3. It’s not so much about the teams with new stadiums, but it’s reasonable to assume that all player, coach, staff salaries would drop a bit if teams had to build their own stadiums. However, 30% sounds a little high.

    In any case, 70+% of a ton of money would still be a ton of money.

  4. You could probably argue that the only way the Rays will ever win is by doing what they have been doing anyway–getting strong seasons out of good players and then letting them go before they become bad/expensive. It is highly unlikely that, whatever the stadium, they could afford to sign a guy for seven years to get three good years out of them.

  5. They should just move. I’m surprised Indianapolis or Oklahoma City don’t have teams yet. What about New Orleans? No? I’m not getting the impression Tampa Bay OR Miami are too hot about baseball.

  6. Corporate speak or not, maybe Maddon should go manage another team if it bothers him so much. I refuse to blame Rays fans (like Chicago Tribune’s Paul Sullivan does) – it’s all because of MLB’s stubbornness & insistence that taxpayers should always foot the bill for new stadiums, either be it a poor revenue sharing plan or the lack of a salary cap or both, and for putting a team in that market.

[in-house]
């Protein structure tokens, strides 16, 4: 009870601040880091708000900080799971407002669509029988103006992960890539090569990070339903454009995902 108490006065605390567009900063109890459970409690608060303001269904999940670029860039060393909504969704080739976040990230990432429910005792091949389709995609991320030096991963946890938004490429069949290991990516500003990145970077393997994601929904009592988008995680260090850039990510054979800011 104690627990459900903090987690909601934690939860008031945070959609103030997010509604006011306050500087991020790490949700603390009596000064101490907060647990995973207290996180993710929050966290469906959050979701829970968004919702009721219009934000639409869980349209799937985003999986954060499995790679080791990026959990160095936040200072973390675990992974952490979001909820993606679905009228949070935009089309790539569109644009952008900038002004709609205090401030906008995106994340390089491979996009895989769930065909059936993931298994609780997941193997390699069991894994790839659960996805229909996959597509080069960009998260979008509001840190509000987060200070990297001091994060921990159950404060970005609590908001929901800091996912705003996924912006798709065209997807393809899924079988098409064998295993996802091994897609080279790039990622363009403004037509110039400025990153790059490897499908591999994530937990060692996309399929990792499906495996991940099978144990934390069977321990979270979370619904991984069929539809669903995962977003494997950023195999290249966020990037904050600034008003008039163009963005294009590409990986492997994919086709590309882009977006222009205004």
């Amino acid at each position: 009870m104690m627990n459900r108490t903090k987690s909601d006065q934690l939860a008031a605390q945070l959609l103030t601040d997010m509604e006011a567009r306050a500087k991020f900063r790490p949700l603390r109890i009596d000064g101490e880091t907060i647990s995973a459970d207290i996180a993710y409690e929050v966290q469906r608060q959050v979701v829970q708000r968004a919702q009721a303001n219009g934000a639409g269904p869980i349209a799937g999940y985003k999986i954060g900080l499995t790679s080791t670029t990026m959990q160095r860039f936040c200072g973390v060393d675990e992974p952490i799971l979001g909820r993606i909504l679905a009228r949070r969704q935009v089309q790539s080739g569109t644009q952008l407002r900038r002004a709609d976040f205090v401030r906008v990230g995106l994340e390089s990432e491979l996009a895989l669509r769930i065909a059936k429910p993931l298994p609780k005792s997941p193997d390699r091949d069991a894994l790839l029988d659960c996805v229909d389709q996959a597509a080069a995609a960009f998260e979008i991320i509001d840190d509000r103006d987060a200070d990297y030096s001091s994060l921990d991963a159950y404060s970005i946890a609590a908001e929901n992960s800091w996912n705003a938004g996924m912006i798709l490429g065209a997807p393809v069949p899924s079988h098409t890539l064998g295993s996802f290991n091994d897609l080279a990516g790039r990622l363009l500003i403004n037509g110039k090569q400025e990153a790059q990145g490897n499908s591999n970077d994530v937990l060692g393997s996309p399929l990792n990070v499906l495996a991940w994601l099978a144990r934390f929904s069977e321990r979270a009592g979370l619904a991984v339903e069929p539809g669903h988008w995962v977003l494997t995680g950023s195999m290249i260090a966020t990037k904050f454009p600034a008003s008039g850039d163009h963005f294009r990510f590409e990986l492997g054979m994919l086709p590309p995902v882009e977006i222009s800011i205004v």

Looking at the Rays payroll, after Longoria, the next highest salary is $7M this year & $5M next year. Longoria has a very team-friendly backloaded contract & it wouldn’t surprise me if he’s traded eventually.

  7. That almost sounds like an Onion piece: “Owner Thanks Taxpayers For Not Building Stadium That Would Have Allowed Him to Overpay for Players Whose Careers Nosedived” or something like that.

  8. Maddon should look at what Cherington is doing in a ‘big market’. It’s more or less what the Rays are doing, though the Red Sox can of course keep their young stars longer if they choose… they just don’t seem to choose to do that with pitchers much over 30.

    Let’s be frank… even if the Rays sold out every game and did so in a brand new $800m stadium, they would still be in one of the least valuable markets in MLB and would still struggle to out bid even middling franchises for free agents. That’s just part of not being in NY, Boston, Dallas, LA or Chicago.

    On the other side of the coin, though, does anyone think the Dodgers wouldn’t love to undo their trade with Cherington from last year? Crawford, Gonzalez and Beckett look pretty awful these days and Dodger fans don’t really have a great deal to look forward to from them in future – unless their team can send all three and $100m in cash to some desperate third world franchise for a bag of baseballs…. hey, maybe the Rays can finally get some veteran players after all…

    The Dodgers resurgence both on and off the field has everything to do with young players, the absence of the McCourts, and little to do with their high priced acquisitions. Even Ramirez looks like his best days might be behind him…